Just over 9 months ago, Sam Smith released his debut album In the Lonely Hour. To date it has sold over 3 million copies, and along the way Smith has picked up two BRIT Awards and four Grammys, (not to mention millions of adoring fans across the world).

Critically acclaimed pop sensations who ascend to stardom in the space of one album end up in one of two situations; either they build upon, and reinvent the success they came into the spotlight with (see Ed Sheeran, Adele) or they fade away into the murky corner of forgotten celebrity decrepitude (anyone remember Duffy? or Little Boots? or Mika? – Nope, me neither).

What strikes me about Sam Smith is the wholehearted honesty in his music. Although it is not by any means a new tactic it is one that is safe; 50+ years of popular music will tell you that. Heartbreak sells. This is a fact.

How then, do stars capitalise on the success they garner early on in their careers? Well for a start, it helps if you have a voice like Sam Smith’s.

I was in attendance at the Manchester leg of his latest UK tour to review the soul singer’s talent.

If the amount of goose bumps you get whilst watching a gig is some kind of measure of how good a performance is, then Sam Smith has taken the crown as the spine-tingle king.

Stepping out to ear-splitting screams, Smith and his eight piece band tease the crowd with the first few notes of ‘Life Support’ before the curtain is raised and the recent Grammy winner breathes life into the O2 Apollo.

As expected, Smith’s vocals are phenomenal; it’s rare to find an artist whose voice sounds just as good, if not better live, than on record. His powerful falsetto is most prominent on his recent number 1, ‘Lay Me Down.’ Sadly, John Legend isn’t present to accentuate the melody; however pianist Ruben James fills in superbly in his place, who also joins Smith for a stripped down version of ‘Good Thing.’

Smith reveals partway through the show that ‘Leave Your Lover’ was in fact written in Manchester, and continues that the Apollo is a special place to him as it is where he supported Emeli Sandé a year ago. His meteoric rise to stardom is astounding, yet the soul singer comes across quite humbled, admitting that given his recent accolades his favourite thing to do is to simply sing in front of his admiring fans.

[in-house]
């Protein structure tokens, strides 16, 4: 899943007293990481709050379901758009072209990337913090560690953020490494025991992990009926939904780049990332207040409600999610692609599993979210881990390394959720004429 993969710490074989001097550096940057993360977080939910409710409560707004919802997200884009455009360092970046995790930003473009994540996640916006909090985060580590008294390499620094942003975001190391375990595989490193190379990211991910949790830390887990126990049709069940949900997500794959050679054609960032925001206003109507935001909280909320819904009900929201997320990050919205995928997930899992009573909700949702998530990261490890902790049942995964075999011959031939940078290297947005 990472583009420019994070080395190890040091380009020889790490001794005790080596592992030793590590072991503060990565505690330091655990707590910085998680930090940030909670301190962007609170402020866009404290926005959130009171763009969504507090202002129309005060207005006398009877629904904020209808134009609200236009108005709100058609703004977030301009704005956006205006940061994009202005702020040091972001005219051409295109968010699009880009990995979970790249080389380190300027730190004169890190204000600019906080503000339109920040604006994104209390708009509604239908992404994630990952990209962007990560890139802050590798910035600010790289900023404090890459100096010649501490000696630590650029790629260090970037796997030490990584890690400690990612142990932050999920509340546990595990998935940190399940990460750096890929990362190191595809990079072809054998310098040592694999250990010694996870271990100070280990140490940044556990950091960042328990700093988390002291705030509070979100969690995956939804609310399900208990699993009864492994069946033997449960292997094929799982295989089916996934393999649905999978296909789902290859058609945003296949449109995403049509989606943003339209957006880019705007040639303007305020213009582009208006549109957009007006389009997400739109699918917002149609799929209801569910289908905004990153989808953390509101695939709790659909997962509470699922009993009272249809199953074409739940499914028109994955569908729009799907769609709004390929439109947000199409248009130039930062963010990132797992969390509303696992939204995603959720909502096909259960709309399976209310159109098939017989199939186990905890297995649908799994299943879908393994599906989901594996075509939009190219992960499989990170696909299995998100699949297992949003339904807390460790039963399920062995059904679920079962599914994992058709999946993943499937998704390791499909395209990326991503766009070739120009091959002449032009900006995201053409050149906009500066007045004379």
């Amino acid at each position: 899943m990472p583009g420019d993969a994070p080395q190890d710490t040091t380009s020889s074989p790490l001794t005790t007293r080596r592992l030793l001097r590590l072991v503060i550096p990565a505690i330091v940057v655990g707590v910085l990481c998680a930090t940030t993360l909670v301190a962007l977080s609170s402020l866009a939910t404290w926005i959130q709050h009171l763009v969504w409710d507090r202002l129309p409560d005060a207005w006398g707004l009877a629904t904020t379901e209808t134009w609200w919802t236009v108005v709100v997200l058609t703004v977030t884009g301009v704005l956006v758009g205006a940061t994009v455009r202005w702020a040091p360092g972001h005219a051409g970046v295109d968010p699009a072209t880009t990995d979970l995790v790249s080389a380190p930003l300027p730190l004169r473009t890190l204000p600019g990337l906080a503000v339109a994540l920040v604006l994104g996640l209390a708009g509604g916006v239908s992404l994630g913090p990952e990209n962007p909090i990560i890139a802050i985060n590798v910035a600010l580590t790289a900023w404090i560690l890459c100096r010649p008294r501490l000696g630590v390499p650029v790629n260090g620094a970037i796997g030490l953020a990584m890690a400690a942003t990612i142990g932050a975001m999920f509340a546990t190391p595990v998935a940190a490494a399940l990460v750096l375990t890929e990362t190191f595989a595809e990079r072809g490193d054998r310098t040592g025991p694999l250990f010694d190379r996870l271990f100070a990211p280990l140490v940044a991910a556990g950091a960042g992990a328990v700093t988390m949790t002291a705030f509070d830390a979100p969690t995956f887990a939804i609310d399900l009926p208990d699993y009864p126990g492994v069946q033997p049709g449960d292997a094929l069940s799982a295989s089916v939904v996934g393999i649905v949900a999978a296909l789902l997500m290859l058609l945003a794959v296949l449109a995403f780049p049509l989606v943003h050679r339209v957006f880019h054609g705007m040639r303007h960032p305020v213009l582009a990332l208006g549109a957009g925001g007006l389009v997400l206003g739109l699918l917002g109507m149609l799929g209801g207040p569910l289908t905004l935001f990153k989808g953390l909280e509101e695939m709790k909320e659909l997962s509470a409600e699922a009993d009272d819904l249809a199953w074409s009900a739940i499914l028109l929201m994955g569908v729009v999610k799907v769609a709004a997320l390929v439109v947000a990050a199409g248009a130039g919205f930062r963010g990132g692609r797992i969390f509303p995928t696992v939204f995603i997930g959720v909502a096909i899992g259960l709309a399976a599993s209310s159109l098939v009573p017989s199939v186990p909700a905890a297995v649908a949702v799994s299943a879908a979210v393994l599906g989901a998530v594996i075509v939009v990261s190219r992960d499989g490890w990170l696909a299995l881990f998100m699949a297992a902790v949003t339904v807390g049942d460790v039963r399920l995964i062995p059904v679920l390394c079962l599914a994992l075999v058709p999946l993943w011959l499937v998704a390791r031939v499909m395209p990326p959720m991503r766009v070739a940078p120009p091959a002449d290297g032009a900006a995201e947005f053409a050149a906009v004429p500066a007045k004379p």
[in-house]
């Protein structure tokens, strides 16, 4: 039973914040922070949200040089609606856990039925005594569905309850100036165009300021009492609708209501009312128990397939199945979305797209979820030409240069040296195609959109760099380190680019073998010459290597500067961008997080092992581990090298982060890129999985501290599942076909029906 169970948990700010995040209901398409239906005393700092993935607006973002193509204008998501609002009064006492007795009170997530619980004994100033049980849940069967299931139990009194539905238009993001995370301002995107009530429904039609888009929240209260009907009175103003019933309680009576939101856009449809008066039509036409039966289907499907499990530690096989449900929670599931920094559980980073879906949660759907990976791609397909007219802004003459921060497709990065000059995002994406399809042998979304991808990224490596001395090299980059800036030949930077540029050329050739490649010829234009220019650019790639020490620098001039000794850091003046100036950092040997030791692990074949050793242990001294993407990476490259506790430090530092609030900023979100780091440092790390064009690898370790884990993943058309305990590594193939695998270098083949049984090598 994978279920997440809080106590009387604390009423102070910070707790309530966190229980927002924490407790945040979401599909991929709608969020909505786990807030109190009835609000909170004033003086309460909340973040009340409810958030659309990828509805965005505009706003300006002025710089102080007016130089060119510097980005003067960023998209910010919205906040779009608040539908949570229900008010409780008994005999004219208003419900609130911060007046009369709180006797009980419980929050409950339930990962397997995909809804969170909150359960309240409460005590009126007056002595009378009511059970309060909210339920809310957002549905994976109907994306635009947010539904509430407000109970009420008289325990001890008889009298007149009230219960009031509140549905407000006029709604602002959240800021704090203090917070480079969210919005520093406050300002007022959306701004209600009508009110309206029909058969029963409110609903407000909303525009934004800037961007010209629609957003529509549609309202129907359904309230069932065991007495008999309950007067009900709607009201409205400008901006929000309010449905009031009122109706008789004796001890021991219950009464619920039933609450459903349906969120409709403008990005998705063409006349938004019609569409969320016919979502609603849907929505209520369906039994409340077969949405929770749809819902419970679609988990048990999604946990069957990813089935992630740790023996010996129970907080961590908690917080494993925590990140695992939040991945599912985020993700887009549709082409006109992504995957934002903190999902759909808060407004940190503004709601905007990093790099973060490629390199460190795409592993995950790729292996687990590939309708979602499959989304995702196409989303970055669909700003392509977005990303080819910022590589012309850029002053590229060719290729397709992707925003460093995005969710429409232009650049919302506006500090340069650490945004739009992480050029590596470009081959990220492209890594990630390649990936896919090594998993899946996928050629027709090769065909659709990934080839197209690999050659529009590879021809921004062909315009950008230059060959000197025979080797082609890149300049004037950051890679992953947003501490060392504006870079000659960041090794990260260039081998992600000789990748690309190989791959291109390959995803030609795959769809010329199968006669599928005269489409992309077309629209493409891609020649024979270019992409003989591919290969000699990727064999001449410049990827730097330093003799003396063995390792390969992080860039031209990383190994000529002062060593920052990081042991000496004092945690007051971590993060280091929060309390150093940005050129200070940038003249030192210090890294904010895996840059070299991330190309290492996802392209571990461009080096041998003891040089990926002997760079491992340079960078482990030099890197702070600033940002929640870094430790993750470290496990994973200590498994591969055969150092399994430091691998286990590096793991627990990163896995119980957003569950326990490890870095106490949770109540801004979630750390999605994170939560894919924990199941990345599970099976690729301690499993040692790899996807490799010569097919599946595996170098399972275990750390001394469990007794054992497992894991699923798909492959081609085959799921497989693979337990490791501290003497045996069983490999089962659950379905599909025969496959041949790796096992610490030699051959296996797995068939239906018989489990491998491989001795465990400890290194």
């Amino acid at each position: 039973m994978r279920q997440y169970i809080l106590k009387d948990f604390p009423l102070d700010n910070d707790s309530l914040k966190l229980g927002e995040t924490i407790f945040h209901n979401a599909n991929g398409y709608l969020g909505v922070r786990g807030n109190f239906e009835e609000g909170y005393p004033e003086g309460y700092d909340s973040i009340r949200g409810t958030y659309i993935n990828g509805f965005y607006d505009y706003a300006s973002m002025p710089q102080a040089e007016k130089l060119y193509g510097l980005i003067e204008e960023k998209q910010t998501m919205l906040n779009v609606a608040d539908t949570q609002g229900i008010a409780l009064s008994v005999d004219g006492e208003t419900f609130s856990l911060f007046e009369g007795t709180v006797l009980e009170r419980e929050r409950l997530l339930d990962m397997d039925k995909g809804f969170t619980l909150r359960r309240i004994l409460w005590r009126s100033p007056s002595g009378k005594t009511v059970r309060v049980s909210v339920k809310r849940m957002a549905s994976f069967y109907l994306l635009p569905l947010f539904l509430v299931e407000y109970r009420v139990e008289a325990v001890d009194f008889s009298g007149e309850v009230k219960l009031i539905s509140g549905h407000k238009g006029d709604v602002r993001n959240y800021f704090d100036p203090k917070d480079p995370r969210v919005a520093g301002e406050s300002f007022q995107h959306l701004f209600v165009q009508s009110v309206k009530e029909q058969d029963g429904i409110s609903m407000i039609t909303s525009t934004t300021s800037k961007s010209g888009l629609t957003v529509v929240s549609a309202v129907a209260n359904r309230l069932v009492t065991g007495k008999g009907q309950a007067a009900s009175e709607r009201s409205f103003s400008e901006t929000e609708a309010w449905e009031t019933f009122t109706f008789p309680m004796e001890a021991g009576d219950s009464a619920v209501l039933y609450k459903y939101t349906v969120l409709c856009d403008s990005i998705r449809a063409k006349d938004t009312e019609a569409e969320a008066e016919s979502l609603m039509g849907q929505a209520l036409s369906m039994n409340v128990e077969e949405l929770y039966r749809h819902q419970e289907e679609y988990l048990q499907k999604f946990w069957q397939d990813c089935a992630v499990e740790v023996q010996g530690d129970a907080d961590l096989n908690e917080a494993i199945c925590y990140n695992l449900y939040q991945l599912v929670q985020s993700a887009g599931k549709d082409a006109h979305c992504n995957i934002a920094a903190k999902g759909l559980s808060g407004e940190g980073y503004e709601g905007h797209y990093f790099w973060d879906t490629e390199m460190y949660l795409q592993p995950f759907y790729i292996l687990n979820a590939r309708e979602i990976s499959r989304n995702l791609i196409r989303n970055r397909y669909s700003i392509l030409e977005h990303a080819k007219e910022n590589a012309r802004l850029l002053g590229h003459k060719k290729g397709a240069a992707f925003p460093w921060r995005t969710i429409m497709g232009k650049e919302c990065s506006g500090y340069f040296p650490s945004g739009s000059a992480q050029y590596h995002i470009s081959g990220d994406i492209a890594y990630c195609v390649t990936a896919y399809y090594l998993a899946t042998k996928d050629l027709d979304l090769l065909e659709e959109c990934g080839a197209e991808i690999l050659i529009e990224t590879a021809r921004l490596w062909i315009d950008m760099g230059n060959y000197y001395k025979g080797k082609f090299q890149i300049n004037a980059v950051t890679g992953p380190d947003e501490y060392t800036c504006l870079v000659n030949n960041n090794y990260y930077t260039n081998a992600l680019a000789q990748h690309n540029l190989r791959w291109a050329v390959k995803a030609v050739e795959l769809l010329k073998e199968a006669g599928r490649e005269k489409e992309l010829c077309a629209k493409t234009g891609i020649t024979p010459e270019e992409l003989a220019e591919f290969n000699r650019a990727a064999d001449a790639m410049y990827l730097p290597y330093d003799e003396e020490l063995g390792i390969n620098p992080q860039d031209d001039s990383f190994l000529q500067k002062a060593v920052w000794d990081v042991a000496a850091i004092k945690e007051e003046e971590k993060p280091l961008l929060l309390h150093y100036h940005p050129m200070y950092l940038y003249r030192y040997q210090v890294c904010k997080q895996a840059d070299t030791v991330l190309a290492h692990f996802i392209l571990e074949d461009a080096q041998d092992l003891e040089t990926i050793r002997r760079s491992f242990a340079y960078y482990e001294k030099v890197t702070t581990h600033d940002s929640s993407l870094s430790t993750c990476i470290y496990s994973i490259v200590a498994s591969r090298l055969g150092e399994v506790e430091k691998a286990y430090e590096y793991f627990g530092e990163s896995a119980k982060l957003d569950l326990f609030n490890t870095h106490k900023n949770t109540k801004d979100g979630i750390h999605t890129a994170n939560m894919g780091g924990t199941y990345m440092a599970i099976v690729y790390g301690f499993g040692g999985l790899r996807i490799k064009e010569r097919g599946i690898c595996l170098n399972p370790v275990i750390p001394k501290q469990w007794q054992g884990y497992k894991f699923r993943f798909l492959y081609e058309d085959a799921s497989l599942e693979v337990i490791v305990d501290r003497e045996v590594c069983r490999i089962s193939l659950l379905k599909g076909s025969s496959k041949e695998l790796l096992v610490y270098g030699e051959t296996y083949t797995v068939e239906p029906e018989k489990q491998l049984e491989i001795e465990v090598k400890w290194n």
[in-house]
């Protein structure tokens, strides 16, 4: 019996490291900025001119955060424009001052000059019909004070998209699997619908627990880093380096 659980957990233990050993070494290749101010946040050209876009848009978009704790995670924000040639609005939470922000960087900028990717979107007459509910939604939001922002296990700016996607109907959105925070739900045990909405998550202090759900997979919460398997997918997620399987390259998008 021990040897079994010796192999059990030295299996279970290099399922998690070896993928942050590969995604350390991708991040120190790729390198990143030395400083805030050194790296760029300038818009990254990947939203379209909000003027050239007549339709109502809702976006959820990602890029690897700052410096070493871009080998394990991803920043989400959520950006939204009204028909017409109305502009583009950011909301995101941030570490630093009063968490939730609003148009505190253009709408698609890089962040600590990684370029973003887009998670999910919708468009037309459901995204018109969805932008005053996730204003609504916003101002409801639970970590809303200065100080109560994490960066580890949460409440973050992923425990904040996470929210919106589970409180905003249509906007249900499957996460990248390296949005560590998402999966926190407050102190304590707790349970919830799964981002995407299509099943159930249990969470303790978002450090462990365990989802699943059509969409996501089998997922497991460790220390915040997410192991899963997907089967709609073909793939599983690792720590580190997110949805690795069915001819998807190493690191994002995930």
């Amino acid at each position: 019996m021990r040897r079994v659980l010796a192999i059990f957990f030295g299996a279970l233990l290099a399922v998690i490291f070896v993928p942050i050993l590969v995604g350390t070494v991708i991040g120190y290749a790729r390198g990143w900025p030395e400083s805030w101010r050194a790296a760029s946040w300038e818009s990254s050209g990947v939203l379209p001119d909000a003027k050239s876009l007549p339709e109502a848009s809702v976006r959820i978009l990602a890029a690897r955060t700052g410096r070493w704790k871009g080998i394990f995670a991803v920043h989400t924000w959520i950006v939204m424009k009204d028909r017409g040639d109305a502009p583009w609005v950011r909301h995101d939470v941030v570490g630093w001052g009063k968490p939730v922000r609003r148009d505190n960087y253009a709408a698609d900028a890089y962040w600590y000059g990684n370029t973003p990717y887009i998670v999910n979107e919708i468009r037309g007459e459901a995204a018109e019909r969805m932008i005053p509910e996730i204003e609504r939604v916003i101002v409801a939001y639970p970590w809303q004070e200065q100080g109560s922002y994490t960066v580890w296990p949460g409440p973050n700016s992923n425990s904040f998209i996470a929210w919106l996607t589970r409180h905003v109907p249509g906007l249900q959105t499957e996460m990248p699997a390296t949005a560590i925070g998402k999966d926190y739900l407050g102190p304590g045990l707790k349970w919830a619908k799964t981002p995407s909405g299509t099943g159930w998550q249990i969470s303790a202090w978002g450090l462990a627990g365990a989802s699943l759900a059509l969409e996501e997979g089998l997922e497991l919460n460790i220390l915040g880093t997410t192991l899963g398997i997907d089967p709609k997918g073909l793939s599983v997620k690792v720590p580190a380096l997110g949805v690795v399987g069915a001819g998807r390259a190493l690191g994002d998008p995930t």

Smith doesn’t forget where he started, reeling of an effortless performance of ‘Nirvana’ before getting into his more recent ‘Like I Can’ and following by two stepping his way through the funky ‘Restart,’ (which was interestingly co-written by Zane Lowe.)

The best (and most spine-tingling) moment of the night came from Smith’s cover of Richard Rogers’ classic jazz standard ‘My Funny Valentine,’ joining a long list of legends including Frank Sinatra, Ella Fitzgerald and Miles Davis in delivering a unique and exceptional rendition.

Rounding off the night with his hit ‘Money on My Mind’ mashed up with CeCe Peniston’s ‘Finally,’ Smith & Co leave the stage to rapturous applause.

It’s not long before the band return to the stage for an encore that consists of ‘Make It to Me,’ an acoustic version of Disclosure collaboration ‘Latch,’ and lastly the song that quite literally made strangers unite and sing in arms, the enormous ‘Stay With Me.’

His debut In The Lonely Hour reached the top spot yet again last week, and judging by his performance, second album syndrome or the continued ascent to super stardom won’t be anything to worry about.

[review]
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